I’ve been using Snom Voice over IP telephones for about 10 years. Their software works reliably and provides all the features you might wish for, and the hardware is solid too. I know it’s 2018 and most people don’t use landline phones anymore, but the audio quality is still much better, you can’t comfortably hold a cell phone between your shoulder and your ear, and cellular reception isn’t great where I live.
I started with a 360, then had an 870 and later a 760. When it was time to get a new phone, my list of requirements was pretty short: it should have a USB port on the side for a headset and it should have a graphical display. That left only the D735, D765 and D785. The latter two are priced rather similarly, while the first one can occasionally be picked up for just around 100€.
This article isn’t going to be about the software running on the phones: it is and has always been great. Also, it’s the same across all of Snom’s models. So I’ll just write what I liked and didn’t like about the hardware.
I first tested the D785 for a few days. It’s rather bulky and while the large display looks great, the software doesn’t really make much use of all that extra space (yet). The self-labeling keys with the second display seem like a neat feature, but they are a bit hard to read when the backlight is off and not as useful as I had expected.
So I decided to settle for the D735. The one obvious downside is the tiny screen by comparison to the D765. The entire UI is sized down and even the phone number displayed while in a call scrolls horizontally because its width doesn’t fit. There is still quite a bit of whitespace on the call screen, so if Snom reduced the margins a bit, I think it could actually fit a lot more onto that screen. The downside is also an upside: the phone is smaller, more akin to the D715 than to the D765. While the D765 has two rows of six speed dial keys each above the keypad, the D735 has four of them on either side of the display. That allows it to display labels for them on the screen so you can immediately see what would happen if you pressed them. It also lets you have four pages of different speed dial keys. The labels are very narrow — just showing an icon and a few characters of text. However, they tie in with the proximity sensor. Snom has advertised that as a unique and highly innovative feature, which seems overblown — until you actually try it. Just move your hand close to the phone and it displays the full key label (across half the width of the screen). This allows you to put a lot more text into the label than you could on the paper-labeled keys of the D715 or D765 and even more than on the second screen of the D785.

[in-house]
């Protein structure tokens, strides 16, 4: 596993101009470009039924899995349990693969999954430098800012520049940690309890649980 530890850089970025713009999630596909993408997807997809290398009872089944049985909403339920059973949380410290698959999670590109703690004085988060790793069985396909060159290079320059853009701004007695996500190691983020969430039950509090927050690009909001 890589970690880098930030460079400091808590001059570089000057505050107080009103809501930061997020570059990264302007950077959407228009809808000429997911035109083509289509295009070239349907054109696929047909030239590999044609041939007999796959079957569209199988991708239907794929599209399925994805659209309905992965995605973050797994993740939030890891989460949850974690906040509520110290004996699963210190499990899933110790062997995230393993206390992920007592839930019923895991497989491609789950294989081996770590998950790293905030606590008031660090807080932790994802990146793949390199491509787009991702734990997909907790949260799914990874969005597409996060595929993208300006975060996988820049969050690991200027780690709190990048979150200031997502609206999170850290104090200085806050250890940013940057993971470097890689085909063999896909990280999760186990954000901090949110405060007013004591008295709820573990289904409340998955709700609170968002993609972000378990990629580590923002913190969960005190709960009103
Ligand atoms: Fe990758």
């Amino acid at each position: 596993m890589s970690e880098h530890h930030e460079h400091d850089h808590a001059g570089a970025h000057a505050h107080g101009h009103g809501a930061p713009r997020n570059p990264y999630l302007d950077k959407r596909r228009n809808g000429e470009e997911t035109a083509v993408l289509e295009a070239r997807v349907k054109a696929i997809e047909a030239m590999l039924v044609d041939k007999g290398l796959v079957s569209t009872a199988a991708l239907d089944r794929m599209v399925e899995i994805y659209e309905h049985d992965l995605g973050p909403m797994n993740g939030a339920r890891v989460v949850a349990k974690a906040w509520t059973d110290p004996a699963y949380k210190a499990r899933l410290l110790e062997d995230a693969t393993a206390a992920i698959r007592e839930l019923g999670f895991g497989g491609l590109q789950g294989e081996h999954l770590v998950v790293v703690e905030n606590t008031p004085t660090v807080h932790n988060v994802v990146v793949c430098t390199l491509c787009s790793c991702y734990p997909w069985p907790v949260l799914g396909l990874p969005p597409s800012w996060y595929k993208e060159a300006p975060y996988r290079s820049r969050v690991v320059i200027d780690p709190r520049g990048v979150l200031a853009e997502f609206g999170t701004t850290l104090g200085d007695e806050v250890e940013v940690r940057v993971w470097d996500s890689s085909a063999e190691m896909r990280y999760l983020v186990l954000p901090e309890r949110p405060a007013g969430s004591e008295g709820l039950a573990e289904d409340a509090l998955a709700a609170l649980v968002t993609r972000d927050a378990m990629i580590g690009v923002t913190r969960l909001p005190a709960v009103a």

Personally, I think the D735 has the potential to replace the D715 as Snom’s “default” phone. Supposedly the D715 is their best selling device. Since the D735 only costs a little more and has a color screen and more speed dial keys, it seems like a no-brainer to prefer it over the D715. I can also see it cutting into the D765’s sales a bit — if you don’t mind the smaller screen, you get basically the same feature set in a smaller case. The D785 still remains Snom’s top of the line model — if you want a gorgeous huge screen and self-labeling speed dial keys, it offers a great package. The D735 however may just provide the best value of any of the devices Snom currently has in its lineup.